My goal tonight was to try a composition I haven’t tried before. I have been looking through paintings by Eyvind Earle, and saw several compositions of his that struck me as interesting. I realized that they all were very much singular in their scope. Even his most complex compositions are still all about one thing. So I decided to paint a gnarly old Oak Tree, with the goal of making it the only thing in the painting.
Normally I would shy away from a painting with the subject dead smack in the middle of the painting, but in this case the subject is the only thing in the painting, and there isn’t that much negative space around it. I also wanted to convey the feeling of a child looking up at a tree, and in my memories, I always looked up into the tree branches while standing directly under it. So, I choose to place the subject right in the middle of the painting.
But with the subject right in the middle, I needed to find a way to make it more interesting. So, I decided to have the branches on the left sweep downward, and the branches on the right sweeping upward. I like the way this accepts the fact that the tree cuts the painting in half, and does something with it. It still feels like a single painting, but the direction of the lines on each side conveys a story to me of the life of the tree, the branches on the left drew downward probably in a heavy snow, and the branches on the right grew upward reaching for light on that side. I didn’t want this to be too obvious, so I added several branches in more horizontal arrangements as well, thinking this would tie the two sides together, that worked out quite well.
First I sketched out the tree. I had already made those decisions about the composition, so the challenge here was making this look like a single object, while still keeping the branches pointing down on the left and up on the right. The horizontal branches seemed to take care of that for me. I also added some lines to suggest bark. These weren’t lines that I was going to follow rigidly when it came time to paint, I just wanted to remind myself of the direction the tree would have grown, so I could follow that with some shadows.
I then laid in the background wash. I wanted this to be a very flat wash, because the subject took up so much of the composition, I didn’t want too much going on in the background.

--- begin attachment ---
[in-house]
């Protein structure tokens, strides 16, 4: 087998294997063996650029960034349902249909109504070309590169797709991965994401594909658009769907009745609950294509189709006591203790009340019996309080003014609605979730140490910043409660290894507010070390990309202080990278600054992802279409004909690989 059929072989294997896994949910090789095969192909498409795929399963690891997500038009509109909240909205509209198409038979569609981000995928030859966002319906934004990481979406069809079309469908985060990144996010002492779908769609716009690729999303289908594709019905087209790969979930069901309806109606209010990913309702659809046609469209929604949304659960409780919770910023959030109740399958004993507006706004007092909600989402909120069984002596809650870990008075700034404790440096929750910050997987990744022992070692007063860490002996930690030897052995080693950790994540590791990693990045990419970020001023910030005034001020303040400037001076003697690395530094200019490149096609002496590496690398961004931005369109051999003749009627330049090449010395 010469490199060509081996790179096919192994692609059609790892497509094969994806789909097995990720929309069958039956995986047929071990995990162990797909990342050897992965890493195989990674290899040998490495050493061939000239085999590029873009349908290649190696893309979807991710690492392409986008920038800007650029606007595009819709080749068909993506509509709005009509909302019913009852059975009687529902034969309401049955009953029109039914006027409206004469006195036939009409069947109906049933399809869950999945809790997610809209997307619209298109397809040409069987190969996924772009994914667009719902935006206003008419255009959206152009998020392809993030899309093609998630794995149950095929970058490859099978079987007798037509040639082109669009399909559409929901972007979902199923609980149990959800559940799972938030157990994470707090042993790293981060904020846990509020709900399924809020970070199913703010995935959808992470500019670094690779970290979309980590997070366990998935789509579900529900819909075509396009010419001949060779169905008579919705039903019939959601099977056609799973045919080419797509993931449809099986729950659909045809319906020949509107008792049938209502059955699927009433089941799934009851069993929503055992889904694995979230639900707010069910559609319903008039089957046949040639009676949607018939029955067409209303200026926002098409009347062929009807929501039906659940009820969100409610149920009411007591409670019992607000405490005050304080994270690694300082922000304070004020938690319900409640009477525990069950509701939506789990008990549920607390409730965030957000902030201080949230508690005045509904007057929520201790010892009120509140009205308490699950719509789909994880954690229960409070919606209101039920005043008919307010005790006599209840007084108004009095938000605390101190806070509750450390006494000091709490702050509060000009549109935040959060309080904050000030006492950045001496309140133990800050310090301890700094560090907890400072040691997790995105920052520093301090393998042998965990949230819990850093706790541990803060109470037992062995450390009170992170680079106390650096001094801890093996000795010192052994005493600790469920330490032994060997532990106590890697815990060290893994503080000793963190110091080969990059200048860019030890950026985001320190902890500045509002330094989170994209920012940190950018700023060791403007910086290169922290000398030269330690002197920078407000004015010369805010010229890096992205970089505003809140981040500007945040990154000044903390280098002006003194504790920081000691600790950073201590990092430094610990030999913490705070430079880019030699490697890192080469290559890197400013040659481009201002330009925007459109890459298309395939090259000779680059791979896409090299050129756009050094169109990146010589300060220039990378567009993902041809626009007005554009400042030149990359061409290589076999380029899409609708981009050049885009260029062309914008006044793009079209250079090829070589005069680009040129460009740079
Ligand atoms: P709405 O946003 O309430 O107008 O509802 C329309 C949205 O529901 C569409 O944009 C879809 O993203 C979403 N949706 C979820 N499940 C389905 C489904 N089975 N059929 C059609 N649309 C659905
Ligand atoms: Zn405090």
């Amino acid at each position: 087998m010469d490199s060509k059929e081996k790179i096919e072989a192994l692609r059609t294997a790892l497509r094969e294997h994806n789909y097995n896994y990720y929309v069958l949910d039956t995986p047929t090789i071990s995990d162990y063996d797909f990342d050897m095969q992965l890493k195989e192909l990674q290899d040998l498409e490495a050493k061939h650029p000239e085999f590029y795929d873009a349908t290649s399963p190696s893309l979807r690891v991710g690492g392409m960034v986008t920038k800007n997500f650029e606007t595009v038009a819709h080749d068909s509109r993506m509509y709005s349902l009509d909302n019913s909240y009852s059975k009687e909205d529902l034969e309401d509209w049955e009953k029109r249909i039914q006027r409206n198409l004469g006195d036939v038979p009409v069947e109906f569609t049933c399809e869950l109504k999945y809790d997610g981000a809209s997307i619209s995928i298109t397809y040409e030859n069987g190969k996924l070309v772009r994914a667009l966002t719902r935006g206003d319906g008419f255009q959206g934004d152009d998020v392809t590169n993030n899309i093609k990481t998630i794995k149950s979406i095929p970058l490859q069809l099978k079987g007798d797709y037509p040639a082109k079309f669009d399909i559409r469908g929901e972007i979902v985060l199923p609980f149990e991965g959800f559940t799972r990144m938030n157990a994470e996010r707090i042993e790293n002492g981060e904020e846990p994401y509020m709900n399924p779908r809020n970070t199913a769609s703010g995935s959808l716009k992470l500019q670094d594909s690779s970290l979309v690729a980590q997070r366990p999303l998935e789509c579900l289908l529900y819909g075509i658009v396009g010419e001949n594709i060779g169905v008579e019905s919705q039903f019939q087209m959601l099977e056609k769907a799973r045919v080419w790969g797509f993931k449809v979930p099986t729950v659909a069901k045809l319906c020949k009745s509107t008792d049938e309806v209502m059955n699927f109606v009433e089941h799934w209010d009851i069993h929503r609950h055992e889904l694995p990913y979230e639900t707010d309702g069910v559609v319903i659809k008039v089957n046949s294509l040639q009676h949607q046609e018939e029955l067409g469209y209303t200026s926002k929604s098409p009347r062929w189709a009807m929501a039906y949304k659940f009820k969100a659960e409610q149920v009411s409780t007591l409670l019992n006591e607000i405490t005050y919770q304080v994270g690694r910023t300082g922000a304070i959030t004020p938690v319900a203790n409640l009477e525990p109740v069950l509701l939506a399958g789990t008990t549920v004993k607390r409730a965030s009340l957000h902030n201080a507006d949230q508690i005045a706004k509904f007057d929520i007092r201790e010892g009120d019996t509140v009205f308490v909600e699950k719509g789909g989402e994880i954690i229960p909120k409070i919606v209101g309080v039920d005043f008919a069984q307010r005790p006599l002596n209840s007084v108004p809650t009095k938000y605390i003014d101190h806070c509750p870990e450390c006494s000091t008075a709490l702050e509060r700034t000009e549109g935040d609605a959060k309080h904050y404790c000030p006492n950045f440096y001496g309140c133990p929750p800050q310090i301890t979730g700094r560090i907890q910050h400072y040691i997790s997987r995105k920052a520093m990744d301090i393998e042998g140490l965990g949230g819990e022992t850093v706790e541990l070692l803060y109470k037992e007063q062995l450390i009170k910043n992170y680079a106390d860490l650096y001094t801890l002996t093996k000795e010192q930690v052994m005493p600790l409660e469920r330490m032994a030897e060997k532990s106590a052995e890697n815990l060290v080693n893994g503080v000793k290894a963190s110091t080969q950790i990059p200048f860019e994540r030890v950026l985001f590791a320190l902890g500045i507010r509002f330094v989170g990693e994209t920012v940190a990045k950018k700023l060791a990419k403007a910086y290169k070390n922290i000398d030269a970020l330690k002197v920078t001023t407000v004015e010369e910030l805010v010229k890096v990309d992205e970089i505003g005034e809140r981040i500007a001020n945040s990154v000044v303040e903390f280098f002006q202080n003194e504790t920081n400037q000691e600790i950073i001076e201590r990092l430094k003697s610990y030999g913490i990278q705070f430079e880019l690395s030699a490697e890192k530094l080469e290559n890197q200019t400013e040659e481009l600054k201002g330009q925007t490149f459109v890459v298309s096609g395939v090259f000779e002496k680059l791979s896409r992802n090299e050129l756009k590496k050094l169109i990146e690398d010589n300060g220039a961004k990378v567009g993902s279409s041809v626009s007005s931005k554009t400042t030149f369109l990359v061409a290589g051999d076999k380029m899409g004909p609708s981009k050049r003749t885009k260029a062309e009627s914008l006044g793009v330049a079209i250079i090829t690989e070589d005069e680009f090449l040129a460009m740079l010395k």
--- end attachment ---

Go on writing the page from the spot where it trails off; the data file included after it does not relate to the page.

I also wanted this to be blue at the top, facing to green, and then neutral/dark at the bottom. So I started by painting a line of Quin Gold in the middle, making sure to have a substantial bead of water at the bottom, so I wouldn’t get a hard line there. Then, I painted UM Blue into the top, and used the bead of water to pull the blue down into the yellow, where they mixed to green. I then mixed the two colors on my palette, and used that to pull the stripe off quin gold down the page. Finally, I added some red to the green to neutralize it, and painted a few strips at the bottom.
This is what it looked like when I was finished with the wash. In order to maintain a very even, flat wash, I used the largest brush I had, and tried to paint without lifting my brush – this is where those squirrel brushes come in handy – they hold so much water that I could paint the whole sky with one dip into pigment. Also, I stopped the blue right as it touched the yellow, because I work at an angle, and I knew the blue would flow down into the yellow.
Once the wash dried, I painted some leaves. I was probably a little more meticulous than I needed to be here – I wanted to spray it all to get some soft edges, but I was worried the leaves would encroach in the branches too much, so I left it alone for the most part.
I continued painting leaves and this branches all the way down in the negative space between the branches. In an attempt to aid in the perspective, the leaves at the bottom are large, and clearly defined, while the leaves at the top are less distinguishable, and much smaller.
Once that was totally dry, I painted the tree trunk. I wanted to do this in two applications, a mid tone, and shadow tones. This application was supposed to be the midtown, but I got too dark.
I then added some lines to suggest cracks in the bark. I worry that I over did it here, and I wanted to play with lifting color, so I went back and lifted to reinforce the gesture of the limbs.
I really liked the way this turned out in the branches, so I went a bit nuts towards the base of the tree. I thoughts adding a lot of cracks would make it feel more accurate near the bottom – but then I realized two things: 1) the cracks closest to the viewer should be larger just as a rule of perspective, just like waves in water. 2) The base of the tree looks like Freddie Kruger… so I lifted most of those lines completely away.
With the lines near the bottom cleaned off, I realized I still needed some shadows at the bottom in order to bring it forward. So I mixed some more purpley shadow colors, and used them at the base.
I also wanted a shadow to come across the trunk near the top. I saw the branch on the left as an opportunity to get such a shadow, and there was a neat little hump in the trunk there that I thought would help in giving shapes to the tree.
And – well, that’s it.